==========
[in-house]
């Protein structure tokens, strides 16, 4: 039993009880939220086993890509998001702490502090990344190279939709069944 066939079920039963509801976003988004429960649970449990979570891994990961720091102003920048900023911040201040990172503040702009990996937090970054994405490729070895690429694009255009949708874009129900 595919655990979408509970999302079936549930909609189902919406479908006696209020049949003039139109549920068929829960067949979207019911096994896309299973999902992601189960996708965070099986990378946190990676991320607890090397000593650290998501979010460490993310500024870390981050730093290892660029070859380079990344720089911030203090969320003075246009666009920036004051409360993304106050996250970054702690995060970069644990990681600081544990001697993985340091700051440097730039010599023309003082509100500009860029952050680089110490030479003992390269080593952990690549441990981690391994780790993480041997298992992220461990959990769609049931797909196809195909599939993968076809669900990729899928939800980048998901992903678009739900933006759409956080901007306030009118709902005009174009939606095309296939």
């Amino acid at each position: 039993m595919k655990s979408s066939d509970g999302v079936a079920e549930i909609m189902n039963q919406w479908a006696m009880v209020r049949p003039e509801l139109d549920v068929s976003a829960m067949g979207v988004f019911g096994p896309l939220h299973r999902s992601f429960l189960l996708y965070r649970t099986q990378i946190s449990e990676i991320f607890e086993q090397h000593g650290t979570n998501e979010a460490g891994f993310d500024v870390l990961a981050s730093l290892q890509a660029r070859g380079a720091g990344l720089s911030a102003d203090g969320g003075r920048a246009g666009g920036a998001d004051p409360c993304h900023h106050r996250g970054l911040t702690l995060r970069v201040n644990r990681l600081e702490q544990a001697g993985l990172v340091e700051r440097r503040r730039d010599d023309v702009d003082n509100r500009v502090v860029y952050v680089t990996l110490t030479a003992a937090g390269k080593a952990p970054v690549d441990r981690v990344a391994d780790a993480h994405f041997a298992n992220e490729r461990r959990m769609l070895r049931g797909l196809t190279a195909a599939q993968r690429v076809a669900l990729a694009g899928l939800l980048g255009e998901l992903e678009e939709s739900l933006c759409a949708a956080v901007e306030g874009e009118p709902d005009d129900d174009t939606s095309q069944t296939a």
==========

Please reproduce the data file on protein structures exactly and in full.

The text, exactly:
[in-house]
């Protein structure tokens, strides 16, 4: 039993009880939220086993890509998001702490502090990344190279939709069944 066939079920039963509801976003988004429960649970449990979570891994990961720091102003920048900023911040201040990172503040702009990996937090970054994405490729070895690429694009255009949708874009129900 595919655990979408509970999302079936549930909609189902919406479908006696209020049949003039139109549920068929829960067949979207019911096994896309299973999902992601189960996708965070099986990378946190990676991320607890090397000593650290998501979010460490993310500024870390981050730093290892660029070859380079990344720089911030203090969320003075246009666009920036004051409360993304106050996250970054702690995060970069644990990681600081544990001697993985340091700051440097730039010599023309003082509100500009860029952050680089110490030479003992390269080593952990690549441990981690391994780790993480041997298992992220461990959990769609049931797909196809195909599939993968076809669900990729899928939800980048998901992903678009739900933006759409956080901007306030009118709902005009174009939606095309296939």
């Amino acid at each position: 039993m595919k655990s979408s066939d509970g999302v079936a079920e549930i909609m189902n039963q919406w479908a006696m009880v209020r049949p003039e509801l139109d549920v068929s976003a829960m067949g979207v988004f019911g096994p896309l939220h299973r999902s992601f429960l189960l996708y965070r649970t099986q990378i946190s449990e990676i991320f607890e086993q090397h000593g650290t979570n998501e979010a460490g891994f993310d500024v870390l990961a981050s730093l290892q890509a660029r070859g380079a720091g990344l720089s911030a102003d203090g969320g003075r920048a246009g666009g920036a998001d004051p409360c993304h900023h106050r996250g970054l911040t702690l995060r970069v201040n644990r990681l600081e702490q544990a001697g993985l990172v340091e700051r440097r503040r730039d010599d023309v702009d003082n509100r500009v502090v860029y952050v680089t990996l110490t030479a003992a937090g390269k080593a952990p970054v690549d441990r981690v990344a391994d780790a993480h994405f041997a298992n992220e490729r461990r959990m769609l070895r049931g797909l196809t190279a195909a599939q993968r690429v076809a669900l990729a694009g899928l939800l980048g255009e998901l992903e678009e939709s739900l933006c759409a949708a956080v901007e306030g874009e009118p709902d005009d129900d174009t939606s095309q069944t296939a």